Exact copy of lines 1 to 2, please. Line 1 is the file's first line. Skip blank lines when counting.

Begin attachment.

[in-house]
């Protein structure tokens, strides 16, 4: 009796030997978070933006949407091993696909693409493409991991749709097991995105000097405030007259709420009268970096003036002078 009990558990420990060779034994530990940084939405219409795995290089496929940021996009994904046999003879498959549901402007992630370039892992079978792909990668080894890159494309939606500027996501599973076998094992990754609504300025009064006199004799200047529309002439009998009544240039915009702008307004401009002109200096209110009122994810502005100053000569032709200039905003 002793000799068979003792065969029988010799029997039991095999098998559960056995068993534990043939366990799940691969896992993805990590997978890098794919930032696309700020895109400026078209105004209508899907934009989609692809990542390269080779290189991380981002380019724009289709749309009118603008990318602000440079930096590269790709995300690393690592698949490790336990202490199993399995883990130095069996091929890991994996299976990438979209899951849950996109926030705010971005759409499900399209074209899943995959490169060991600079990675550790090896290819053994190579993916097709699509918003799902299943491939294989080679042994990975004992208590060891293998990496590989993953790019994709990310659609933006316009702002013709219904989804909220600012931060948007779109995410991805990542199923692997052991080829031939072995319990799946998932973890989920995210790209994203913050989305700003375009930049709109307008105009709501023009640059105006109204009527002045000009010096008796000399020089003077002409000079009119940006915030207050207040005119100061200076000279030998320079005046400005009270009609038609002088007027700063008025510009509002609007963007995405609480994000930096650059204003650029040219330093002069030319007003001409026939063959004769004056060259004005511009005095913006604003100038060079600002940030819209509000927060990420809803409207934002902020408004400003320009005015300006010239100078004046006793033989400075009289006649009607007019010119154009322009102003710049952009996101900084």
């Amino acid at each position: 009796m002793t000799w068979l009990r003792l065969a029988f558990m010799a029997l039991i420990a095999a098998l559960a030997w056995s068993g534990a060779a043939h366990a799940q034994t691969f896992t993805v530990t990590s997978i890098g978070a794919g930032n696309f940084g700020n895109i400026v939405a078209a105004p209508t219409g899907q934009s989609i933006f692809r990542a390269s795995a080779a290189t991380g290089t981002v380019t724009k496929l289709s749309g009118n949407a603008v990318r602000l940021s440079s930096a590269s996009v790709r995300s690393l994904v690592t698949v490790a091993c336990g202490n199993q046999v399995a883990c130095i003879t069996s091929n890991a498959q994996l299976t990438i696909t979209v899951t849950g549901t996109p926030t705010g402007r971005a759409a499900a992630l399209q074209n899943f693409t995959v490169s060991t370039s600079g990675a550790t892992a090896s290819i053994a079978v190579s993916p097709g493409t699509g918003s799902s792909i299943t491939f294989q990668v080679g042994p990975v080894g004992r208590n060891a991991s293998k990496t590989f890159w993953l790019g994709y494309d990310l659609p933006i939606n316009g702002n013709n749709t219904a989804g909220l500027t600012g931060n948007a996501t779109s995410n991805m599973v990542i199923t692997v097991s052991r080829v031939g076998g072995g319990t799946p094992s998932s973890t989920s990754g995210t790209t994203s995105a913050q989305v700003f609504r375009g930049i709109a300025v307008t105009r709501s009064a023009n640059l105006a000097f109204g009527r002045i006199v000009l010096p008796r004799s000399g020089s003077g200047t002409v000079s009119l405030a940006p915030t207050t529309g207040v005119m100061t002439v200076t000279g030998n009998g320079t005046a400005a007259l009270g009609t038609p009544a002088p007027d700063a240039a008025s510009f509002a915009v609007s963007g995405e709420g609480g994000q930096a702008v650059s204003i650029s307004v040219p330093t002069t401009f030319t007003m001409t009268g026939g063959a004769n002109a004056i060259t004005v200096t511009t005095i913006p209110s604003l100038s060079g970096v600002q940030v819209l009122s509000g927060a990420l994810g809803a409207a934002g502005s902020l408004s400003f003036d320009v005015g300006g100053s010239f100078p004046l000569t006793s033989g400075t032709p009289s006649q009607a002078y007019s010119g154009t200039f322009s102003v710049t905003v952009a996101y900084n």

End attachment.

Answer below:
[in-house]
């Protein structure tokens, strides 16, 4: 009796030997978070933006949407091993696909693409493409991991749709097991995105000097405030007259709420009268970096003036002078 009990558990420990060779034994530990940084939405219409795995290089496929940021996009994904046999003879498959549901402007992630370039892992079978792909990668080894890159494309939606500027996501599973076998094992990754609504300025009064006199004799200047529309002439009998009544240039915009702008307004401009002109200096209110009122994810502005100053000569032709200039905003 002793000799068979003792065969029988010799029997039991095999098998559960056995068993534990043939366990799940691969896992993805990590997978890098794919930032696309700020895109400026078209105004209508899907934009989609692809990542390269080779290189991380981002380019724009289709749309009118603008990318602000440079930096590269790709995300690393690592698949490790336990202490199993399995883990130095069996091929890991994996299976990438979209899951849950996109926030705010971005759409499900399209074209899943995959490169060991600079990675550790090896290819053994190579993916097709699509918003799902299943491939294989080679042994990975004992208590060891293998990496590989993953790019994709990310659609933006316009702002013709219904989804909220600012931060948007779109995410991805990542199923692997052991080829031939072995319990799946998932973890989920995210790209994203913050989305700003375009930049709109307008105009709501023009640059105006109204009527002045000009010096008796000399020089003077002409000079009119940006915030207050207040005119100061200076000279030998320079005046400005009270009609038609002088007027700063008025510009509002609007963007995405609480994000930096650059204003650029040219330093002069030319007003001409026939063959004769004056060259004005511009005095913006604003100038060079600002940030819209509000927060990420809803409207934002902020408004400003320009005015300006010239100078004046006793033989400075009289006649009607007019010119154009322009102003710049952009996101900084």